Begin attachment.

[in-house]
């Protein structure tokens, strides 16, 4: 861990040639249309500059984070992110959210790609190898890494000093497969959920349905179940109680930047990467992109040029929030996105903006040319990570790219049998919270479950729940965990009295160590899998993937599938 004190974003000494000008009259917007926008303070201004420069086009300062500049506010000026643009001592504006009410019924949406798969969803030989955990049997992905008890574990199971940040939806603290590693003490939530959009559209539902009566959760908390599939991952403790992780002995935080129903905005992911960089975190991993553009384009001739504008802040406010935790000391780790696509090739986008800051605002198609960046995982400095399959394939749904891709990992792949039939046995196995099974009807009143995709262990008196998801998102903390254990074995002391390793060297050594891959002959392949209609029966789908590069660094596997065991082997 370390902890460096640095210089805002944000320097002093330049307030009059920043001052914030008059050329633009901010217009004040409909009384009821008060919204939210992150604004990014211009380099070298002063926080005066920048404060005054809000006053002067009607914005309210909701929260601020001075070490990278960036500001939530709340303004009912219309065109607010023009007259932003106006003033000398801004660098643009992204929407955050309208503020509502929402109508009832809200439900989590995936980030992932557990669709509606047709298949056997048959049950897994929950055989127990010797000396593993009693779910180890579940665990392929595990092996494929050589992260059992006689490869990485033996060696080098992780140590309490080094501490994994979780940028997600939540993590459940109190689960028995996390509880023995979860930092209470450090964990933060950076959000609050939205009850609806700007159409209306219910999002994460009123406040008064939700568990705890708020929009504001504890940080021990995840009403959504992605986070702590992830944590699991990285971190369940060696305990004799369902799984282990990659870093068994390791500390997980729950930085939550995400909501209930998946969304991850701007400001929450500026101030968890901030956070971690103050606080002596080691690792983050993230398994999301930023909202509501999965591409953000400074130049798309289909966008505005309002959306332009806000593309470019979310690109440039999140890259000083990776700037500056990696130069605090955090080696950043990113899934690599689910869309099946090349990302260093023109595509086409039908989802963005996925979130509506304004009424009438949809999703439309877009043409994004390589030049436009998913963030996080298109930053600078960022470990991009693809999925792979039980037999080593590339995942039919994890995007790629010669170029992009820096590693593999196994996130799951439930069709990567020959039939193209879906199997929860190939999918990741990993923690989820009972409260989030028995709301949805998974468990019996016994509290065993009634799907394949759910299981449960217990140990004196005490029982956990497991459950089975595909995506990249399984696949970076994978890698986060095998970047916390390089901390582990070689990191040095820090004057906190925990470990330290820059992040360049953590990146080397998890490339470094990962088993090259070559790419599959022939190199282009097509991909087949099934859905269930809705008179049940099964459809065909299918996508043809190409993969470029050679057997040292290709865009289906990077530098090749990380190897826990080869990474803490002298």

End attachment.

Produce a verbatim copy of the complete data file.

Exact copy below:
[in-house]
């Protein structure tokens, strides 16, 4: 861990040639249309500059984070992110959210790609190898890494000093497969959920349905179940109680930047990467992109040029929030996105903006040319990570790219049998919270479950729940965990009295160590899998993937599938 004190974003000494000008009259917007926008303070201004420069086009300062500049506010000026643009001592504006009410019924949406798969969803030989955990049997992905008890574990199971940040939806603290590693003490939530959009559209539902009566959760908390599939991952403790992780002995935080129903905005992911960089975190991993553009384009001739504008802040406010935790000391780790696509090739986008800051605002198609960046995982400095399959394939749904891709990992792949039939046995196995099974009807009143995709262990008196998801998102903390254990074995002391390793060297050594891959002959392949209609029966789908590069660094596997065991082997 370390902890460096640095210089805002944000320097002093330049307030009059920043001052914030008059050329633009901010217009004040409909009384009821008060919204939210992150604004990014211009380099070298002063926080005066920048404060005054809000006053002067009607914005309210909701929260601020001075070490990278960036500001939530709340303004009912219309065109607010023009007259932003106006003033000398801004660098643009992204929407955050309208503020509502929402109508009832809200439900989590995936980030992932557990669709509606047709298949056997048959049950897994929950055989127990010797000396593993009693779910180890579940665990392929595990092996494929050589992260059992006689490869990485033996060696080098992780140590309490080094501490994994979780940028997600939540993590459940109190689960028995996390509880023995979860930092209470450090964990933060950076959000609050939205009850609806700007159409209306219910999002994460009123406040008064939700568990705890708020929009504001504890940080021990995840009403959504992605986070702590992830944590699991990285971190369940060696305990004799369902799984282990990659870093068994390791500390997980729950930085939550995400909501209930998946969304991850701007400001929450500026101030968890901030956070971690103050606080002596080691690792983050993230398994999301930023909202509501999965591409953000400074130049798309289909966008505005309002959306332009806000593309470019979310690109440039999140890259000083990776700037500056990696130069605090955090080696950043990113899934690599689910869309099946090349990302260093023109595509086409039908989802963005996925979130509506304004009424009438949809999703439309877009043409994004390589030049436009998913963030996080298109930053600078960022470990991009693809999925792979039980037999080593590339995942039919994890995007790629010669170029992009820096590693593999196994996130799951439930069709990567020959039939193209879906199997929860190939999918990741990993923690989820009972409260989030028995709301949805998974468990019996016994509290065993009634799907394949759910299981449960217990140990004196005490029982956990497991459950089975595909995506990249399984696949970076994978890698986060095998970047916390390089901390582990070689990191040095820090004057906190925990470990330290820059992040360049953590990146080397998890490339470094990962088993090259070559790419599959022939190199282009097509991909087949099934859905269930809705008179049940099964459809065909299918996508043809190409993969470029050679057997040292290709865009289906990077530098090749990380190897826990080869990474803490002298």